Author Topic: Pinpointing weaknesses in the teaching system  (Read 594 times)

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Offline Johnnie F.

Pinpointing weaknesses in the teaching system
« on: October 29, 2012, 09:32:10 AM »
Exclusive Interview

Pinpointing weaknesses in our teaching system

IPST head tells what key assessments have revealed

Achievements by Thai students in national and international tests have steadily declined - a situation all stakeholders need to solve urgently, Pornpun Waitayangkoon, director of the Institute for the Promotion of Teaching Science and Technology (IPST) told The Nation in a recent exclusive interview.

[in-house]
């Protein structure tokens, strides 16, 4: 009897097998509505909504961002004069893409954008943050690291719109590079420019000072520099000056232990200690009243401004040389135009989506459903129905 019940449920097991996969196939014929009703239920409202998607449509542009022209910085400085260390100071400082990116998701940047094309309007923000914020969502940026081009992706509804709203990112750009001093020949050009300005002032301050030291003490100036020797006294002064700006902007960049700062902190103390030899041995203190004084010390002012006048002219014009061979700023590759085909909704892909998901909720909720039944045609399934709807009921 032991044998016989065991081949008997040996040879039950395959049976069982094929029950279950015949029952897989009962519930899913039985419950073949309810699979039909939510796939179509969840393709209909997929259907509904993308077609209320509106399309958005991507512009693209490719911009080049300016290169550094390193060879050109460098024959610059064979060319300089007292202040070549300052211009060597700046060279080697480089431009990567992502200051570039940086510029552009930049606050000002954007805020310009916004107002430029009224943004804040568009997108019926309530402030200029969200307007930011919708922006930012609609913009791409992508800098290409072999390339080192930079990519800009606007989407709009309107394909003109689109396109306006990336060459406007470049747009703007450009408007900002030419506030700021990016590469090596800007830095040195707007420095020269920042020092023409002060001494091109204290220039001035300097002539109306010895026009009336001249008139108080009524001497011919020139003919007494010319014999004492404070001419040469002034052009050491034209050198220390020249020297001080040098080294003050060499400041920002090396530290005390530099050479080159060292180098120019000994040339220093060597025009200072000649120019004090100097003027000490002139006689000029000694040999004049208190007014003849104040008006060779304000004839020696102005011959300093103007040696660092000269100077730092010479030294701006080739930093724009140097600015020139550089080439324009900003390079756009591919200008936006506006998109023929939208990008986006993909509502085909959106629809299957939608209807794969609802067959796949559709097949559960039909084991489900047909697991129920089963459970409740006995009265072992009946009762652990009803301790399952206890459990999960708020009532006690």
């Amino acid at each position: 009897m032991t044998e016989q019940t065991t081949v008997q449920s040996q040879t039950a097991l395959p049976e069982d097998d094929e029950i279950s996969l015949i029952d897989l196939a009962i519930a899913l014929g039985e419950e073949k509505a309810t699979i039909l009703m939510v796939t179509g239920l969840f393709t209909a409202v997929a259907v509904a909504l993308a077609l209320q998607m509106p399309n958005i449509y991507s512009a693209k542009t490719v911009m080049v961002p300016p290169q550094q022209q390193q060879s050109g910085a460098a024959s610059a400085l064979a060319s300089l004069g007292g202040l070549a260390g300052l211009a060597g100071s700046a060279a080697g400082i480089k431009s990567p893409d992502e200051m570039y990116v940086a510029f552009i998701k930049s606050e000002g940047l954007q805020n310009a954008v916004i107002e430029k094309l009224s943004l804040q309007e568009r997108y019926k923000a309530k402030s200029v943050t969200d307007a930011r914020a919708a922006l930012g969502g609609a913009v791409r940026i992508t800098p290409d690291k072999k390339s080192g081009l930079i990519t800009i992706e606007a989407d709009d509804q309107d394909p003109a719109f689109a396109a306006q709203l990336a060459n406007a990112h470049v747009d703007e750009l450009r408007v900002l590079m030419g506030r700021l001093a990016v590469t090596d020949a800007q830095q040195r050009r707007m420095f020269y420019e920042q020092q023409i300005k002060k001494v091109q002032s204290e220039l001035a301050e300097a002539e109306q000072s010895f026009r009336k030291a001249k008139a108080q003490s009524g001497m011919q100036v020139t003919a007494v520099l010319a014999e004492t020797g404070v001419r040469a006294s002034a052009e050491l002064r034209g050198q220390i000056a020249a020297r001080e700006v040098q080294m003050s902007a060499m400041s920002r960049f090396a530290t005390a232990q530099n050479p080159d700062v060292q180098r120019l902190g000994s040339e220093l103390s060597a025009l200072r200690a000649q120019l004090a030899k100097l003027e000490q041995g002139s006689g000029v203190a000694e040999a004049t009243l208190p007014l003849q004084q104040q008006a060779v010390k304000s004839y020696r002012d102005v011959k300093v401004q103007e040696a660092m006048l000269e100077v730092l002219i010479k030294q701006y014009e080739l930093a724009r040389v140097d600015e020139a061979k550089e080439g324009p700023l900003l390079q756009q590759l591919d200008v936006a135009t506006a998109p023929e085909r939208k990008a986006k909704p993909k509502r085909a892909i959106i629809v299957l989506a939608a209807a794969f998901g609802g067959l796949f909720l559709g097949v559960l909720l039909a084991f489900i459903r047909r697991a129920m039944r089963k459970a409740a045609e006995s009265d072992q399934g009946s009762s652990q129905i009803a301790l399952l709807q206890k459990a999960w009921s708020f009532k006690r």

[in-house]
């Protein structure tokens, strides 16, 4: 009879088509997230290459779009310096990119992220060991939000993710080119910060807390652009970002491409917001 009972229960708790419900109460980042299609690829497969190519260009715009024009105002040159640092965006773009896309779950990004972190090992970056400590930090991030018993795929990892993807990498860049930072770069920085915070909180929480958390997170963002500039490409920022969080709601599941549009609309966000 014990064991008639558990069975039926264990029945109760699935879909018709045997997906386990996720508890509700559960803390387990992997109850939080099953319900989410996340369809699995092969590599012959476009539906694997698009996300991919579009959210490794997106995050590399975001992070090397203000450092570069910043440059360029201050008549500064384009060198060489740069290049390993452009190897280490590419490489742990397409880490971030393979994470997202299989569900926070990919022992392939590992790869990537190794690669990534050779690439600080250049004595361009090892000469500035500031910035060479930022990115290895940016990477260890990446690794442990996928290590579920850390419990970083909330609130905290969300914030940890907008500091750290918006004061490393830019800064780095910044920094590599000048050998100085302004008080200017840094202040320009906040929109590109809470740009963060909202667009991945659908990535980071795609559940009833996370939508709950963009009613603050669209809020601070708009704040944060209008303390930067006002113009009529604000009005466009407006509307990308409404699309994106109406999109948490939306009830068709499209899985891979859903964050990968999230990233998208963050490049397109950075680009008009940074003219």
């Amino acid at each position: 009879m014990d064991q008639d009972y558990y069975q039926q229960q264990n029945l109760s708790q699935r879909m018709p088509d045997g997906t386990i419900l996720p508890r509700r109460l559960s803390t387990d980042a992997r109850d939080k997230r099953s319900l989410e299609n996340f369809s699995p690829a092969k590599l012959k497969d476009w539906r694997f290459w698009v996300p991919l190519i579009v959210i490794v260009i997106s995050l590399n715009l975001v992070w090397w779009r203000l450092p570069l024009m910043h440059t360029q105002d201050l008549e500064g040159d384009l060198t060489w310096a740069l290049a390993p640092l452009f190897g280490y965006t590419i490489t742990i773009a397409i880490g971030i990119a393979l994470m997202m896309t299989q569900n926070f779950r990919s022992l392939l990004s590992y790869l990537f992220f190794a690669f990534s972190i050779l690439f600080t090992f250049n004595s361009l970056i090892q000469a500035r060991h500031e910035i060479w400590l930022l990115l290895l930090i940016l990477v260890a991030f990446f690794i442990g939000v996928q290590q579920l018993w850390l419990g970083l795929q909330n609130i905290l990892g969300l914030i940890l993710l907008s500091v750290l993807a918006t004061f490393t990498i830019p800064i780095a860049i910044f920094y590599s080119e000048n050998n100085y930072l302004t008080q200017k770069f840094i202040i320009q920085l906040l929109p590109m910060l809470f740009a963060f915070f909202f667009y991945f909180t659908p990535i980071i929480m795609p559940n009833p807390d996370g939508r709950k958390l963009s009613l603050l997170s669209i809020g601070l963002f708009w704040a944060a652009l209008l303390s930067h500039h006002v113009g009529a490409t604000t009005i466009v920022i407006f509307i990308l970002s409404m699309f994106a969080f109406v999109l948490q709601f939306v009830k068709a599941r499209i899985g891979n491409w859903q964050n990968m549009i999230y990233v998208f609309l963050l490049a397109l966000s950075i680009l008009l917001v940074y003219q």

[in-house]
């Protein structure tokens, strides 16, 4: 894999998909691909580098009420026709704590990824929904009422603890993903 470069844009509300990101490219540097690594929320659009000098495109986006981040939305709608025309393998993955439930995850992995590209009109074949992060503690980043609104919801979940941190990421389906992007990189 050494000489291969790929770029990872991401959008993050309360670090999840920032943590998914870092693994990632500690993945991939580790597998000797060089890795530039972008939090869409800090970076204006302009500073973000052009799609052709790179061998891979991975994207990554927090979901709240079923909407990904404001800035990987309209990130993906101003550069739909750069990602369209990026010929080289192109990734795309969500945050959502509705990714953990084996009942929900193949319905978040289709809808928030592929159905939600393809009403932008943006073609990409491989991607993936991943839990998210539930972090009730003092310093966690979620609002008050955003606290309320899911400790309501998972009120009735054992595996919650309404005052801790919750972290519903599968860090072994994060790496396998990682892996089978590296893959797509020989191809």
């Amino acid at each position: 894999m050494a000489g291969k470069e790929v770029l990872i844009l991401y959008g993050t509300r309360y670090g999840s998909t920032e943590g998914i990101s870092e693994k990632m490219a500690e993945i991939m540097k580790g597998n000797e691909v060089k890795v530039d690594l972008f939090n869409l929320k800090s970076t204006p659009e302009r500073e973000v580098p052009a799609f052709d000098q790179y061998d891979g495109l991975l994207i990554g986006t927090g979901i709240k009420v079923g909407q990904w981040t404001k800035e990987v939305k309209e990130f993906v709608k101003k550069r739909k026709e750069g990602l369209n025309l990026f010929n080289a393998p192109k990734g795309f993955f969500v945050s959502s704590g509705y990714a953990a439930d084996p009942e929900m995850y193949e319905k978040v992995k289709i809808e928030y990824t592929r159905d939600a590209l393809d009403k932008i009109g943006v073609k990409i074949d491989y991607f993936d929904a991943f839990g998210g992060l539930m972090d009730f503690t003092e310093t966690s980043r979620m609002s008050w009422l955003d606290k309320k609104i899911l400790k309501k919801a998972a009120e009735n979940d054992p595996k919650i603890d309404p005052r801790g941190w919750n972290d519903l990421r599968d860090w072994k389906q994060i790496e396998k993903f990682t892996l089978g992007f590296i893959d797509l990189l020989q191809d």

Why are Trends in International Mathematics and Science Study (TIMSS), the Programme for International Student Assessment (PISA), and the Ordinary National Educational Test (O-Net) so important to Thailand?

They've helped us discover weak points in our education. PISA assesses children's life skills and knowledge application while TIMSS assesses their academic achievements in maths and science. The analyses based on both assessments' results told us what has gone wrong in the Kingdom's education system. The results of the analyses are really helpful for education quality improvement. Learning all the flaws in the education system could lead to policies to provide correct solutions to these flaws. Thailand has to pay around Bt2 million - Bt3 million to join each round of international testing. We have to make use of all the assessments' results after analysing them.

What do they tell us?